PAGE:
Twenty members of the security forces were killed on Sunday in a major assault by suspected jihadists at a military camp in Mali near the border with Mauritania.
The attack on the Sokolo camp around dawn left "20 dead and five wounded" and "four dead on the enemy's side," the army said updating the toll late Sunday.
The victims were buried with military honours at Sokolo, the Malian armed forces said on Twitter.
Sokolo is the last town before the Mauritanian border, near a forest considered a base for groups linked to Al-Qaeda.
Malian officials blamed the attack on "terrorists", a term used for jihadist groups which have been operating in Mali for eight years, despite military interventions by the French, the UN and joint force of soldiers from five Sahel countries.
A local lawmaker said all those killed at Sokolo military camp were gendarmes, or paramilitary police officers.
"The terrorists arrived on motorcycles," said the official, who asked not to be named for security reasons.
Sokolo resident Baba Gakou told AFP: "There were more than 100 attackers.
"They arrived at five in the morning. They cut off any withdrawal by the gendarmes."
He added that the assailants left with all the weapons and vehicles at the camp.
"They picked up all their dead. They did not touch anyone in the village," he told AFP.
A local humanitarian source who managed to enter the camp after the suspected jihadists had left, described the scene as "complete chaos".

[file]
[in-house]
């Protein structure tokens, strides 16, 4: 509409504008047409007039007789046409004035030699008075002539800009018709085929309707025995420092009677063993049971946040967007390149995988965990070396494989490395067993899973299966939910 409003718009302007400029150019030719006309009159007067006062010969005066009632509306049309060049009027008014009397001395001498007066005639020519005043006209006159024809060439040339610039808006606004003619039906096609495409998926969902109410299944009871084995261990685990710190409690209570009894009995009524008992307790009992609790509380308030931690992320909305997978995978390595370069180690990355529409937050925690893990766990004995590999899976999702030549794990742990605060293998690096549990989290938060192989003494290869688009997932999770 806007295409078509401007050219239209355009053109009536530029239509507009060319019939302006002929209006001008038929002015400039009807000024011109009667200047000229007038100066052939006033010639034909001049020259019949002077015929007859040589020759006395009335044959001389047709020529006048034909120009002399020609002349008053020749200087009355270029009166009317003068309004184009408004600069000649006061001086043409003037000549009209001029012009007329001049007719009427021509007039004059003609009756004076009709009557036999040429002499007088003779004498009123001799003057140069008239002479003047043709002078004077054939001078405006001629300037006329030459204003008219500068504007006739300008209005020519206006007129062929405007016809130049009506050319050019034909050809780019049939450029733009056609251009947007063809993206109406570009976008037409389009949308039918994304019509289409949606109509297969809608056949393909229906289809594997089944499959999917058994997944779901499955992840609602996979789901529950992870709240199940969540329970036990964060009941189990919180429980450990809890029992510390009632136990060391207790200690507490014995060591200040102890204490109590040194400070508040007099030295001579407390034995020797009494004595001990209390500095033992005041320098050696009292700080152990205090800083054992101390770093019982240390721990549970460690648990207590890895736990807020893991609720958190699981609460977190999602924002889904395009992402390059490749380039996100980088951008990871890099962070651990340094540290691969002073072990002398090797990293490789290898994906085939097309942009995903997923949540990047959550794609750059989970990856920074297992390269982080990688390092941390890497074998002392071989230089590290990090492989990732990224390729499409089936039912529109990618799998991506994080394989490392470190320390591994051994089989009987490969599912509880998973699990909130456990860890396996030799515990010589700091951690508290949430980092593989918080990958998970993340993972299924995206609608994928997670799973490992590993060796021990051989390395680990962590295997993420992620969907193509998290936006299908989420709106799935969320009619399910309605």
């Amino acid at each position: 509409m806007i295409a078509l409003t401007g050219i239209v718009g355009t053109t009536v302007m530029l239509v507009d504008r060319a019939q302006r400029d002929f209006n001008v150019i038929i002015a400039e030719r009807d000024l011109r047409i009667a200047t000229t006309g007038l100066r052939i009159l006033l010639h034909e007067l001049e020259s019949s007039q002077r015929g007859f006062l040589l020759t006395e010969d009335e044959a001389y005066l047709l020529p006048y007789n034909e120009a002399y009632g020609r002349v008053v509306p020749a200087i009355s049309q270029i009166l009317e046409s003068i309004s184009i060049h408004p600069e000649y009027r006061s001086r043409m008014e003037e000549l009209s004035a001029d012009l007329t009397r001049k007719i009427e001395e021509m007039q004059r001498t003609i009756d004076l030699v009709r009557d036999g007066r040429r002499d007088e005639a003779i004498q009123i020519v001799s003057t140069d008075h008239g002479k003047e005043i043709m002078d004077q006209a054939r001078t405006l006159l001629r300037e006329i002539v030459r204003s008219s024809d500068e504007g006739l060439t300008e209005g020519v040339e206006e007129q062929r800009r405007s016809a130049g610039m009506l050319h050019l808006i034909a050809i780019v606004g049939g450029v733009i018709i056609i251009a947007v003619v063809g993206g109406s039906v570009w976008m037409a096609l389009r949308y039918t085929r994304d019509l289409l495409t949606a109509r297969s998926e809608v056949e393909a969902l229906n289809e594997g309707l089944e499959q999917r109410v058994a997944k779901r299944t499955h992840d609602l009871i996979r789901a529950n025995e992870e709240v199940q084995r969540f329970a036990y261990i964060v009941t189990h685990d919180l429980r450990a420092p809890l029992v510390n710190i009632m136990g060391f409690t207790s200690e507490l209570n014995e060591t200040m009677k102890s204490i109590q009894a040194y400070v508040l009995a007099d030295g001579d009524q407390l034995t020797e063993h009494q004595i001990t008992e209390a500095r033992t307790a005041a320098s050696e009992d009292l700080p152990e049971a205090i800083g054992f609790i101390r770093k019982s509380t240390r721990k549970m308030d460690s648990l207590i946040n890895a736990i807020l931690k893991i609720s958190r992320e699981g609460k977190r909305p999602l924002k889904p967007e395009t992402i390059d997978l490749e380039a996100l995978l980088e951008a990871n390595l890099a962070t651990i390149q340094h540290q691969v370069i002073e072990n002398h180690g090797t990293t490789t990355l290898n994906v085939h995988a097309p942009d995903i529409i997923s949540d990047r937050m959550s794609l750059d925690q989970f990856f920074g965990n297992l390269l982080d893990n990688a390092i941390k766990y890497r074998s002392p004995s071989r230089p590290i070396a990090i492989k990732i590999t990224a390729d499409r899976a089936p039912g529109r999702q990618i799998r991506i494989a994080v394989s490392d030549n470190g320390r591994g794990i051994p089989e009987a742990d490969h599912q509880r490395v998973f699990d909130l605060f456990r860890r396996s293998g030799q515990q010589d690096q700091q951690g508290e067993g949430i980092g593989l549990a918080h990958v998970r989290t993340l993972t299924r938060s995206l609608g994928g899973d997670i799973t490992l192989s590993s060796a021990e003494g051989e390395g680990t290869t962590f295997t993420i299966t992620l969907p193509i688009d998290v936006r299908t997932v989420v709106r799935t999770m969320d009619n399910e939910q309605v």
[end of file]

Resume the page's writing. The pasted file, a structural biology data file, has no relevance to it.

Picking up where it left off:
"It looked like the attackers knew what they were doing," the source said.
The armed forces tweet said troops were combing the area backed by a military aircraft following the assault.
Mali has been struggling to contain an Islamist insurgency that erupted in the north in 2012 and has claimed thousands of military and civilian lives since.
The Bamako government announced Wednesday it would hold legislative elections in late March, after repeated postponements prompted by insecurity and political infighting.
Holding the elections was a key recommendation from crisis talks in December aimed at exploring non-military solutions to the worsening violence.
There are some 4,500 French troops in the Sahel region, plus a 13,000-strong UN peacekeeping force in Mali, but still the conflict has engulfed the centre of the country and spread to neighbouring Burkina Faso and Niger.